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> Issue 41 > Page 7 - Dan Alex MacLeod: a Working Life

Page 7 - Dan Alex MacLeod: a Working Life

Published by Ronald Caplan on 1986/1/1 (909 reads)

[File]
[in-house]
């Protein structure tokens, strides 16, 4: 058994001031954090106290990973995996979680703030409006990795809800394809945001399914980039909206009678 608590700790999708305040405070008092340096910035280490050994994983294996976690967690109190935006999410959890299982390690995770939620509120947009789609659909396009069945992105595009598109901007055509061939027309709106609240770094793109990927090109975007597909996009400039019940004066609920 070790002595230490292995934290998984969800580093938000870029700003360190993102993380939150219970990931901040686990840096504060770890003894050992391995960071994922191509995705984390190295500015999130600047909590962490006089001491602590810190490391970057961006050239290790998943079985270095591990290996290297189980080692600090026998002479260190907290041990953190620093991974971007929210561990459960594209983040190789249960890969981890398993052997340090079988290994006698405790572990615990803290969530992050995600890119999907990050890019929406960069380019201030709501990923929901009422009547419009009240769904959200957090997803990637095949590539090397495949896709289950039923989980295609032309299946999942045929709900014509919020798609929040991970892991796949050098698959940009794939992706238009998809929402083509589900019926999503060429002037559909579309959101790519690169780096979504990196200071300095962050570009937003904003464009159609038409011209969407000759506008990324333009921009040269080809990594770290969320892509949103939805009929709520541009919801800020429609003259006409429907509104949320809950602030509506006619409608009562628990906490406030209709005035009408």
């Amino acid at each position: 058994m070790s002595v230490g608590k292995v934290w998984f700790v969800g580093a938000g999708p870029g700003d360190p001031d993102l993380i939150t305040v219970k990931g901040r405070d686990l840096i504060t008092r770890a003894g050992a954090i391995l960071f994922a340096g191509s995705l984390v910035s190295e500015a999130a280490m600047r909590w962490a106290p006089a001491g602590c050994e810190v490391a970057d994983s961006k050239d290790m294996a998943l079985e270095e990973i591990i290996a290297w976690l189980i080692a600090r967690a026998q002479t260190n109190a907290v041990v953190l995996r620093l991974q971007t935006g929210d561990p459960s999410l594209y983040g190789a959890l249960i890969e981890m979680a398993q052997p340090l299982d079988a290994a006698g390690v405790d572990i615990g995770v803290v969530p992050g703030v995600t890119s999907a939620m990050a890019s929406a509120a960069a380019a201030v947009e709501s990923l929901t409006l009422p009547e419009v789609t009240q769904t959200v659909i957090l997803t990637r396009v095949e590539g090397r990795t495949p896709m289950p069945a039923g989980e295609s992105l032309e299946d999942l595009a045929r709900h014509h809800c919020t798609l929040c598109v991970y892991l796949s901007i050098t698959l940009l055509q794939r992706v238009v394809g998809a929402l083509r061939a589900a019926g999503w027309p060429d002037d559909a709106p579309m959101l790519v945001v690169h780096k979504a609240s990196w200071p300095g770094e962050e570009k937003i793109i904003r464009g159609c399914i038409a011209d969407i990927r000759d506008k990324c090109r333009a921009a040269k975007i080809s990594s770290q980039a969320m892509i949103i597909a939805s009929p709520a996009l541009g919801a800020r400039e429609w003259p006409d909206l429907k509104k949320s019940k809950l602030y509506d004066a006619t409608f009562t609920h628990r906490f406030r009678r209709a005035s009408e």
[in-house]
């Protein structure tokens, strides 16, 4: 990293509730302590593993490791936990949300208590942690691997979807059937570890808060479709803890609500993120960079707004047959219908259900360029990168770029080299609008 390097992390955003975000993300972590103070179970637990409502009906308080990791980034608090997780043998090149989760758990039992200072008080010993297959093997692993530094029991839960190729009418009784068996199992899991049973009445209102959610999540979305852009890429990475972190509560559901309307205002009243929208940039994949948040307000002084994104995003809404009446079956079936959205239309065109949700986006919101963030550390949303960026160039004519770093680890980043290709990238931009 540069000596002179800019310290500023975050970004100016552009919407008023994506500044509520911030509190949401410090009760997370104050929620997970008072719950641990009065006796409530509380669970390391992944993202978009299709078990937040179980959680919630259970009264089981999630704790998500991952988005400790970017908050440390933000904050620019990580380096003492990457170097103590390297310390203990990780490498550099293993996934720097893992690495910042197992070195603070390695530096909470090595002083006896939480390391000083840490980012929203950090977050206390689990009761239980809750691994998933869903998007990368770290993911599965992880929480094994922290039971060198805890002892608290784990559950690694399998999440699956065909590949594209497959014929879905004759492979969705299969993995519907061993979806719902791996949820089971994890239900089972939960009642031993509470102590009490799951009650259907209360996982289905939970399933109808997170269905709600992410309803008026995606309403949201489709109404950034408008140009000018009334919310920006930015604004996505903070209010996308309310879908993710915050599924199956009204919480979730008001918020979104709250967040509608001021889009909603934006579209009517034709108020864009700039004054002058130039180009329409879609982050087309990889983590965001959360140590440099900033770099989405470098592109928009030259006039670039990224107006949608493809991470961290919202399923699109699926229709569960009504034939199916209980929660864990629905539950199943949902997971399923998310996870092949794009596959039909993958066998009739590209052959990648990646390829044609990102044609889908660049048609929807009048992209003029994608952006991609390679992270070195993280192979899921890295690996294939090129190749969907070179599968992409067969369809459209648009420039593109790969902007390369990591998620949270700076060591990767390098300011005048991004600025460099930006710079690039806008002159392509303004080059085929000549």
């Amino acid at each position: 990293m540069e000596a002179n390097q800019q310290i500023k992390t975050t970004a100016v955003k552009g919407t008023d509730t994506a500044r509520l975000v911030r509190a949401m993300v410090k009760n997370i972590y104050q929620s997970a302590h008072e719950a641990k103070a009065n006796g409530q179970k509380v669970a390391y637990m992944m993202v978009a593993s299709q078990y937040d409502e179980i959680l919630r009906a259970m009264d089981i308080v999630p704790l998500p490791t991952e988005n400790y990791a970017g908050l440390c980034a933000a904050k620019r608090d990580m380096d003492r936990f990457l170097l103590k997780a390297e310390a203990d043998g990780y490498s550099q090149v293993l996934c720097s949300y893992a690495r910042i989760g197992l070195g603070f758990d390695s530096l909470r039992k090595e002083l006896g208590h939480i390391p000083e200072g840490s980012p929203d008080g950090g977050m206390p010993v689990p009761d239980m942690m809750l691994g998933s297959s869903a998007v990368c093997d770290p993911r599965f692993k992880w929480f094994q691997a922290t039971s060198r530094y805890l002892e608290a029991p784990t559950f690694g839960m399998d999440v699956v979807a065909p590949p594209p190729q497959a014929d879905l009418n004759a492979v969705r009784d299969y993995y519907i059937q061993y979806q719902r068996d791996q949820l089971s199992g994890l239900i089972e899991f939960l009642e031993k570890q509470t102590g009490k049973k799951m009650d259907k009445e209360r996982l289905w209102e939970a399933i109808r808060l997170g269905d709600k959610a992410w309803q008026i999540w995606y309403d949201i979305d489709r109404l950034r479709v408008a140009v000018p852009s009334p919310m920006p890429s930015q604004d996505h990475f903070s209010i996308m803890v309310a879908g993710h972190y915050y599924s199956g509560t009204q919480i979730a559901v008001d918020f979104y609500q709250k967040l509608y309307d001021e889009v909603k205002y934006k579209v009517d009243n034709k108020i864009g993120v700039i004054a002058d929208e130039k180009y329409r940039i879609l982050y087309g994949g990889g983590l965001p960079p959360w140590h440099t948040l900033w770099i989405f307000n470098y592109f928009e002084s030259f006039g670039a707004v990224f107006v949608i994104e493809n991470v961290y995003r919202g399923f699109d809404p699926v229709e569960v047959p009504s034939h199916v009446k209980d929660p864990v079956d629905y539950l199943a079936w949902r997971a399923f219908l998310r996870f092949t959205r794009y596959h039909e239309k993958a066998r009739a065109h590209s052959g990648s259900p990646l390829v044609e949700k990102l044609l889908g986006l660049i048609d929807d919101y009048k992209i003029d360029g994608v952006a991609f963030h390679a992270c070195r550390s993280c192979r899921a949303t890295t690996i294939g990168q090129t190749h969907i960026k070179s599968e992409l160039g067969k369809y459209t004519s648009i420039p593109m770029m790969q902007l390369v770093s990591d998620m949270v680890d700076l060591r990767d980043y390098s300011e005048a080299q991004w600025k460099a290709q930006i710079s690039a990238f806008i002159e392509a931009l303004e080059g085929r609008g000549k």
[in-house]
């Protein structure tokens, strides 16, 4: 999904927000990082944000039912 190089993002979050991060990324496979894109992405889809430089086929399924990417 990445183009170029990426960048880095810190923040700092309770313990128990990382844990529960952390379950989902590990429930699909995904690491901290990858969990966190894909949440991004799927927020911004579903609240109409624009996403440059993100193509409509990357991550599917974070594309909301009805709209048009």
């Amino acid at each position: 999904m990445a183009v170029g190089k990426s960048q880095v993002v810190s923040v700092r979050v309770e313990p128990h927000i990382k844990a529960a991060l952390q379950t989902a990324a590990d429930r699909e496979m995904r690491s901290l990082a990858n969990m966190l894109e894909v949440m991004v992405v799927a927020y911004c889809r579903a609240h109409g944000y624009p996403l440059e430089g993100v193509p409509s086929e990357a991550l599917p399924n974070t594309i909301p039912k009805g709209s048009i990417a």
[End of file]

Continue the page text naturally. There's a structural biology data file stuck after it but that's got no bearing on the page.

ing to the cookhouse, and lay down on a bench there. And when the cook got up, got my breakfast in the cookhouse and went and loaded the truck, and headed her back a- gain. Perhaps get in that night at 12 o'clock, do the same thing. Till the road would get better, and then you'd be home early. If I had my life to live over again, I'd be a truck driver, nothing else. You're out in the air, you're meeting different people, I think it's the best job that's going today. | (Then in the periods when the mine was closed, from the '30s through the '40s, you would hear the mine working.) Oh, yeah.i That house over there--we were sitting one afternoon, and the door was open--you know,] the table was right across from the door-- you could hear her going as plain as when she was going. We heard it 3 different times, and I was saying there were 3 fel? lows going to be killed. And there were 3 fellows killed, I think that's what we were hearing, when those fellows were get? ting killed, (And does that trouble you, that you hear things like that?) No. You wouldn't hear them and see them if they did. If you get scared, you won't see them. All I've got to do is touch your coat. If I'm seeing something, if I touched your coat there, you'd see it. I don't know what in the world is the cause of that. We went down with a fellow--his wife was dying. And I and my wife went down there, we were down there two months, I think. And oh, maybe two weeks before she died, I was out in the porch just about dusk. And there was a team right at the gate, with a coffin on it--the old-style thing with black cloth on it. "Well," I figured, "the old skinflint is going to make a homemade coffin"--that's what I thought. And my wife came along, and I went and put my arm around her--I never thought, you know--she went into hysterics--she saw it too, then, the minute I touched her. I said, "It's nothing. The old woman is going to die, and the remains are going to stop at the gate. But the old bugger is going to make a homemade coffin," He had lots of money. But it wasn't a homemade coffin. It was a boughten one. And the day of the funeral-- it was with a horse and wagon they were go? ing to take it to the cemetery--it wasn't far, anyway. It was in the spring and the roads were bad. And Norman Alex MacLeod had a touring car, and he got stuck right in front. Getting the car out of the way, out of the gate, he stopped it there. They had to stop with the remains, too. That's why we saw it. But why should we see an old-fashioned coffin? (Do you have any i- dea why?) No, no idea in the world, (And when you put your arm around her, she saw it too?) Oh, yeah. Well, that'll happen to anybody that'll see something, if you touch somebody else, they'll see it. Not the skin, just the clothes. That's the on- - ly time I ever touched anybody. I've seen things, and other people w.ith me, and I wouldn't say a word. I'm sure they never saw it, because if they would have, they'd have said. Oh, I've seen a lot of things. I was work? ing in the mine, and I had a bad cold. Our house wasn't fit to be living in. Dishes were rattling, and doors opening. Dan Pat? terson used to come to the door and holler, "Whoa!" My mother was wanting me to quit, you know--"You're going to get killed." "No, I'm not. You're hearing all those things--I'm going to get killed, I'm going to get killed--there's nothing." (What did it mean that Dan Patterson came to the door and yelled, "Whoa!"?) Well, he had a horse. Hold your pants on, you'll hear. I had an awful bad cold, and this Johnny Mac? Leod had come down from Lochaber, he had come home to go to work in the mines. So I said, "Work my shift tonight." We were dig? ging a shaft--the first shaft. So, all right. I stayed home. I don't know what time that night--an 8-by-8 that this blast had loosened came down and hit him right on the back of the neck, killed him. And they just took the body into the compres? sor house and laid it on a bench there. Sent word to his mother to come down. And we thought it was terrible for her to come down and see the body in the machine shop there. So we took his body over to the house. And Dan Patterson took him over. And when he came to the door, he hollered, "Whoa," stopping the mare, you know. That's what we were hearing, one of the things we were hearing. Talk. We used to hear talk. I maintain that if a body is above the ground more than three days, that you hear a lot more about it. See, they had an inquest--I think it was maybe 5 days. (Do you mean you hear a lot more about it before it hap? pens?) Yeah, that's right. (How did you feel, realizing that could have been you?) (7:
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